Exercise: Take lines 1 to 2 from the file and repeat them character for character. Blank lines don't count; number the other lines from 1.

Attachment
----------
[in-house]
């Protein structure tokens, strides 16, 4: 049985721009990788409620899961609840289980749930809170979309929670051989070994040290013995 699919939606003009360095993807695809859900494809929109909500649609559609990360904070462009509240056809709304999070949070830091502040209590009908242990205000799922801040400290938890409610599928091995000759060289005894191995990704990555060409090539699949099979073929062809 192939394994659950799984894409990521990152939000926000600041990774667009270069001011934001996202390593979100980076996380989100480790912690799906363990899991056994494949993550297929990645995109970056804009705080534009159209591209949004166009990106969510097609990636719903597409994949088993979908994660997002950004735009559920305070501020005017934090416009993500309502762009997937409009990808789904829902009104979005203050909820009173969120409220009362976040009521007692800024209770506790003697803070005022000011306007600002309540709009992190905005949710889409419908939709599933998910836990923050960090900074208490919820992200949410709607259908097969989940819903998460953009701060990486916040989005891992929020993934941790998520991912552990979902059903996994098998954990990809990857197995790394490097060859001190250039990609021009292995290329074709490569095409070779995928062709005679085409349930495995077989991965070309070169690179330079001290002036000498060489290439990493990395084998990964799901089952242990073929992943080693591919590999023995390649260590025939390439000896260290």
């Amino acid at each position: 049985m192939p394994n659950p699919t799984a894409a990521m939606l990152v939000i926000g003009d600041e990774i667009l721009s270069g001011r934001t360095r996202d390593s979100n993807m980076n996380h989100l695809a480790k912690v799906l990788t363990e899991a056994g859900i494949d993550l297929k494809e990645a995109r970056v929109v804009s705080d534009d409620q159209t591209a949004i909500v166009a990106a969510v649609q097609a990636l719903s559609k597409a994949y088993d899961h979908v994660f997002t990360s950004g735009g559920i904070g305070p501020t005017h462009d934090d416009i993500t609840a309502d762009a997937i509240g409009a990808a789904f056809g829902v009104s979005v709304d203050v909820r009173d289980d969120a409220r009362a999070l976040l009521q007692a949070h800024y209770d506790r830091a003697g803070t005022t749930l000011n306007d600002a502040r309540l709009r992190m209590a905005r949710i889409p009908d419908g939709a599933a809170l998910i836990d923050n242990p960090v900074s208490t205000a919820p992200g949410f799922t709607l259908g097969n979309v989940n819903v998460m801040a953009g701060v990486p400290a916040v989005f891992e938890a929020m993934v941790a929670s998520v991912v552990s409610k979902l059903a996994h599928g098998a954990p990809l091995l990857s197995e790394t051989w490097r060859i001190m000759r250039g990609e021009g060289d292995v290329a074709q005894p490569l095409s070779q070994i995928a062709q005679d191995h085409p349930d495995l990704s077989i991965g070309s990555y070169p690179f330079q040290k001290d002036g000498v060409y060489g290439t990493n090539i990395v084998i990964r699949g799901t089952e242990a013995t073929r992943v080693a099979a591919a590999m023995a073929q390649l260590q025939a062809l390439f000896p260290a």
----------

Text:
[in-house]
């Protein structure tokens, strides 16, 4: 049985721009990788409620899961609840289980749930809170979309929670051989070994040290013995 699919939606003009360095993807695809859900494809929109909500649609559609990360904070462009509240056809709304999070949070830091502040209590009908242990205000799922801040400290938890409610599928091995000759060289005894191995990704990555060409090539699949099979073929062809 192939394994659950799984894409990521990152939000926000600041990774667009270069001011934001996202390593979100980076996380989100480790912690799906363990899991056994494949993550297929990645995109970056804009705080534009159209591209949004166009990106969510097609990636719903597409994949088993979908994660997002950004735009559920305070501020005017934090416009993500309502762009997937409009990808789904829902009104979005203050909820009173969120409220009362976040009521007692800024209770506790003697803070005022000011306007600002309540709009992190905005949710889409419908939709599933998910836990923050960090900074208490919820992200949410709607259908097969989940819903998460953009701060990486916040989005891992929020993934941790998520991912552990979902059903996994098998954990990809990857197995790394490097060859001190250039990609021009292995290329074709490569095409070779995928062709005679085409349930495995077989991965070309070169690179330079001290002036000498060489290439990493990395084998990964799901089952242990073929992943080693591919590999023995390649260590025939390439000896260290």